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Appropriateness in acquiring a family caregiver interview from older adults with suspected cognitive impairment

Chumbler NR, Hartmann D, Beck CK. Appropriateness in acquiring a family caregiver interview from older adults with suspected cognitive impairment. Aging & mental health. 2000 May 15; 4(2):158-165.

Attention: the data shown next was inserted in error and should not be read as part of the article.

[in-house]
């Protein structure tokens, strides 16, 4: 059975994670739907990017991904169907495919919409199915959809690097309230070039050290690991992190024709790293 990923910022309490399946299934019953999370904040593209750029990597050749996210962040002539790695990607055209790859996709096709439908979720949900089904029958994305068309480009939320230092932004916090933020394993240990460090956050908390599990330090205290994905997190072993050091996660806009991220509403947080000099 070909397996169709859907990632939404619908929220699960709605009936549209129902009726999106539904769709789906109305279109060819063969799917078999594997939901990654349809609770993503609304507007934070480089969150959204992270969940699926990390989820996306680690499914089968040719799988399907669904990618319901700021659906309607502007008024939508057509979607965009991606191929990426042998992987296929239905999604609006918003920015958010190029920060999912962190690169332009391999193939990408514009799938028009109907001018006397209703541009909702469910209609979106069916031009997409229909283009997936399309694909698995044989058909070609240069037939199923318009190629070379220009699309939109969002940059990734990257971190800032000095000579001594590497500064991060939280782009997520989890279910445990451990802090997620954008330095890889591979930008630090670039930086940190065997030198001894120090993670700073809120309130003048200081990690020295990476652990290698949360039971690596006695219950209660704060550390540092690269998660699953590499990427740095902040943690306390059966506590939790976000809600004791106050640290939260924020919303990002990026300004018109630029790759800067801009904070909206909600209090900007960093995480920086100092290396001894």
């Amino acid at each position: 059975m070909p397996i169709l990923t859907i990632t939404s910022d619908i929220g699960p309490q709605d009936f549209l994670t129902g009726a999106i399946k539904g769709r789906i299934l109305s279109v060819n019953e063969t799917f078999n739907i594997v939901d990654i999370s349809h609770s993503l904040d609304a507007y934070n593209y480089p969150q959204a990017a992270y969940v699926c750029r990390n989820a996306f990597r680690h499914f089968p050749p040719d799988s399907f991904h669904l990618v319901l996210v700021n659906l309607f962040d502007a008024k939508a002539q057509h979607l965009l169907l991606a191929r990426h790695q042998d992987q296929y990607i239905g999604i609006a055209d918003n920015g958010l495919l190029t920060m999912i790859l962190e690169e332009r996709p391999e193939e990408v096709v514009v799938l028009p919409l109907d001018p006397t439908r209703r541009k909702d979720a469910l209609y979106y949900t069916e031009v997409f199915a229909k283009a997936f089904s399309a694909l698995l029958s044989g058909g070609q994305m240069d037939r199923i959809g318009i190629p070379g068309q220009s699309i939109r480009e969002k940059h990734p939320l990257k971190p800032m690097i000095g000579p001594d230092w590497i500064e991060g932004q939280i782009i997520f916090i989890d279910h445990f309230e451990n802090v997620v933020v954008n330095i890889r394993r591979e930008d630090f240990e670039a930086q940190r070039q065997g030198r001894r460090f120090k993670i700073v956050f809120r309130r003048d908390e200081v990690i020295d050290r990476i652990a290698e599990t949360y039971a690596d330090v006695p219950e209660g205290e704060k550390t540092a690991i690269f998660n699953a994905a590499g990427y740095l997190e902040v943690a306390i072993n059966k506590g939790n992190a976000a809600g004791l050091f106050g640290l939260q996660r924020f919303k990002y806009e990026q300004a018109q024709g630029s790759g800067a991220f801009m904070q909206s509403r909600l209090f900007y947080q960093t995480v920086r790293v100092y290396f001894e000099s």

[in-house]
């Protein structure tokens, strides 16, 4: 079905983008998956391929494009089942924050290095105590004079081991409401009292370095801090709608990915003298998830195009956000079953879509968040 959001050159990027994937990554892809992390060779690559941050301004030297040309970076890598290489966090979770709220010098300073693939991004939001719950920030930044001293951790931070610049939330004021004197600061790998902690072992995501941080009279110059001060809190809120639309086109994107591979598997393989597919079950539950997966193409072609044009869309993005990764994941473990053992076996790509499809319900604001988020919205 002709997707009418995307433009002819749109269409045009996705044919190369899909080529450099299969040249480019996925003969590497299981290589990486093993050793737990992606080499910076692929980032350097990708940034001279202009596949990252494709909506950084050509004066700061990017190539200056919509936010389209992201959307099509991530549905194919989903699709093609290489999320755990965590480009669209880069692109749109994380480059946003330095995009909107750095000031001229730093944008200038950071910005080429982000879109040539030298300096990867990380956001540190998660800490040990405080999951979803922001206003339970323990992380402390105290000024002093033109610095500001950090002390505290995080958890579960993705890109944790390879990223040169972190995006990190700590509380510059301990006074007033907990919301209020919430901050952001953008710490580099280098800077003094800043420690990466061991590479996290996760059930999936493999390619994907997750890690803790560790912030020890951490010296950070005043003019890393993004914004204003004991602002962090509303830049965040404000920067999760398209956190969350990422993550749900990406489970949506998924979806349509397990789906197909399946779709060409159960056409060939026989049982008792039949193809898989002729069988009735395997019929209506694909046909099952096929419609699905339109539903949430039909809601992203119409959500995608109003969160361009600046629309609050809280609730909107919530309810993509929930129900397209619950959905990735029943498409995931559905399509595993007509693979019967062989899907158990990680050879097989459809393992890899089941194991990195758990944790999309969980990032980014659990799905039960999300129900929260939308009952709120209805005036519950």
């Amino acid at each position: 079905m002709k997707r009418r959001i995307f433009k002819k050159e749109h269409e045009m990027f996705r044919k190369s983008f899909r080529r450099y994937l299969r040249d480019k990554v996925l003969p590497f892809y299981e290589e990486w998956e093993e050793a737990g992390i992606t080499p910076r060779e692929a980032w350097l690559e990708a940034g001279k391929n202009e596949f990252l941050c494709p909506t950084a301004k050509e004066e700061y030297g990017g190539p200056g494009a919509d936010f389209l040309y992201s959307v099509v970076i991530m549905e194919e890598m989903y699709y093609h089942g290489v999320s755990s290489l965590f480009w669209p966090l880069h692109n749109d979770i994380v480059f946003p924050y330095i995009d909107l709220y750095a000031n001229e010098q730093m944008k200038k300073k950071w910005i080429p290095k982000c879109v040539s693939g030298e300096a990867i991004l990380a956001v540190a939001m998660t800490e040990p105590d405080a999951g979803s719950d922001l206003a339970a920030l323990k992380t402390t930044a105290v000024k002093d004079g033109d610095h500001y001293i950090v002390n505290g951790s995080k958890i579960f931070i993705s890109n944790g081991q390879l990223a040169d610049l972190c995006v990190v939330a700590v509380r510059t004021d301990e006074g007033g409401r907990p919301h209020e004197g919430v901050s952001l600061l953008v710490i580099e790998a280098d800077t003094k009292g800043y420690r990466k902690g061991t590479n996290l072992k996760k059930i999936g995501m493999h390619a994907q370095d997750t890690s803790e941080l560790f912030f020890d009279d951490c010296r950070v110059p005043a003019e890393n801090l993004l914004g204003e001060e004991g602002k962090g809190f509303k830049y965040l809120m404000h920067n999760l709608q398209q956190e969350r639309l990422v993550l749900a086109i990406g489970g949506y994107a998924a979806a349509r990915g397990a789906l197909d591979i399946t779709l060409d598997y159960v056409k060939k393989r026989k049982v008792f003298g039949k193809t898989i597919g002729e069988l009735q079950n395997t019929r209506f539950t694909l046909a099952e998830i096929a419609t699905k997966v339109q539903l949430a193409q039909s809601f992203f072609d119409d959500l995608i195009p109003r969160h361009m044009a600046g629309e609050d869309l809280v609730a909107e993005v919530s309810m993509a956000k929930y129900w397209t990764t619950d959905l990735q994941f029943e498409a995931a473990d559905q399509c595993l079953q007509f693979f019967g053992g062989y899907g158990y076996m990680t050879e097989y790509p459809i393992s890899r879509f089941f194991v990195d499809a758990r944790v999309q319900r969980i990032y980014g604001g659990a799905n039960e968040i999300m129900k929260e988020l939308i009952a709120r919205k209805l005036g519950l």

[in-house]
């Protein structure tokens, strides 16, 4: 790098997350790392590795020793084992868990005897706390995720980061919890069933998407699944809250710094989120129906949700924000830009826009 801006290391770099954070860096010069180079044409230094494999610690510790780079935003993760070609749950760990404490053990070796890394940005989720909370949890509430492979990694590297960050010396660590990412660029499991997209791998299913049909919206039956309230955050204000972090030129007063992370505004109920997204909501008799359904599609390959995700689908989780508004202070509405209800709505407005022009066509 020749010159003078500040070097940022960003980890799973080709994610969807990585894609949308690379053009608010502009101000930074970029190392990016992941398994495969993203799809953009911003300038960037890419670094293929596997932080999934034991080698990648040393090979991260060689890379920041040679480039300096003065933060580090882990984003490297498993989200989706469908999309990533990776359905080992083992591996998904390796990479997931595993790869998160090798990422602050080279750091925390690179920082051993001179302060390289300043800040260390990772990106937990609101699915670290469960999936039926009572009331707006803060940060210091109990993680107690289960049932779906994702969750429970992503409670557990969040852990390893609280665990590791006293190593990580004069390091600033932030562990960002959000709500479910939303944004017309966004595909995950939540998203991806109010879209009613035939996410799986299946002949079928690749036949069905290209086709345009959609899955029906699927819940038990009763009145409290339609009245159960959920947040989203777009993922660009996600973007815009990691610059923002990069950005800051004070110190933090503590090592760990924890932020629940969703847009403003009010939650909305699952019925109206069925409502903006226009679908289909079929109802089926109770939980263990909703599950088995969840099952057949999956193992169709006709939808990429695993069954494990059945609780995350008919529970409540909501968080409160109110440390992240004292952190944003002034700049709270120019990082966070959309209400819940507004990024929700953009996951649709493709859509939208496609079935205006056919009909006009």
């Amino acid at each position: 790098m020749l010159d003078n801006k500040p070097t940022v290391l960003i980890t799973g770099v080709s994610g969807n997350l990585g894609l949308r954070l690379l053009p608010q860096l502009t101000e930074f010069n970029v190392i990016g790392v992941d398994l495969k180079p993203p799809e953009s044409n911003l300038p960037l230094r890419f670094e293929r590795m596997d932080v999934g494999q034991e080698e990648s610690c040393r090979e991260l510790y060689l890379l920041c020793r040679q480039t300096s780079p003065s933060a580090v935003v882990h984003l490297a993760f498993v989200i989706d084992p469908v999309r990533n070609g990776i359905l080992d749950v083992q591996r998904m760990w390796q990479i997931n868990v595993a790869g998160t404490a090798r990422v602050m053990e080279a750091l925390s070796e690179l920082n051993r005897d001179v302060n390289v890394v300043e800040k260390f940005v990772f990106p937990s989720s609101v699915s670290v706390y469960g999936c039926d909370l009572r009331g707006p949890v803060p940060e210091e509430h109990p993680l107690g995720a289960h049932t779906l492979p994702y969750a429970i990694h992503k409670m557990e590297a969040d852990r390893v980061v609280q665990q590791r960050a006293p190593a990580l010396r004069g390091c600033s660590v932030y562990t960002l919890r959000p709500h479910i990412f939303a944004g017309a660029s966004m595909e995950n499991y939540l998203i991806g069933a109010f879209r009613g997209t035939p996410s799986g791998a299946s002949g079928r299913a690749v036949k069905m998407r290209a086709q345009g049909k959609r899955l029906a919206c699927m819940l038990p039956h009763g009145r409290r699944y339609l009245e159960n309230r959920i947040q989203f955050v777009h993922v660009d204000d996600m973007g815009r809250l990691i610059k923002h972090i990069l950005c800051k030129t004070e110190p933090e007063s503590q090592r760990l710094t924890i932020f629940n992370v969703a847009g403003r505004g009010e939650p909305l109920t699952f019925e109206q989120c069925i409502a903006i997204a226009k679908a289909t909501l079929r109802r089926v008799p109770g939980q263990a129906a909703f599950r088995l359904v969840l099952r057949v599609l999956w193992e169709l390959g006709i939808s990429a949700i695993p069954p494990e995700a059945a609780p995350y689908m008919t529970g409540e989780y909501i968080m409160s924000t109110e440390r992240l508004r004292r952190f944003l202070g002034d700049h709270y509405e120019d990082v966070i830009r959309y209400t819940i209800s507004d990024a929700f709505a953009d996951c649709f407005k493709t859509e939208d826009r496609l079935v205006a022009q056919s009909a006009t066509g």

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Attempted to identify the factors associated with the completion of a family caregiver interview among a sample of older adults with suspected cognitive impairment. From a random-digit dial methodology, 3,726 Ss aged 70 yrs or older were identified who had a family caregiver living in Arkansas. Of that number, 730 (19.6%) screened positive for suspected cognitive impairment. Of those who screened positive, complete data were collected on 532 Ss. Of these 532 Ss complete date were gathered on 376 of their family. A multivariate logistic regression model was developed that estimated correlates (sociodemographic, accessibility, awareness, and utilization of services, and health status characteristics) of the older adults with suspected cognitive impairment and a family caregiver who completed an interview. Multivariate analysis found that a complete caregiver interview was associated with being male, engaging in more face-to-face contact with family members other than the family caregiver, having more visits to the physician (excluding a psychiatrist) and having more difficulties performing instrumental activities of daily living. Findings suggest the importance of completing a concomitant interview with a family caregiver

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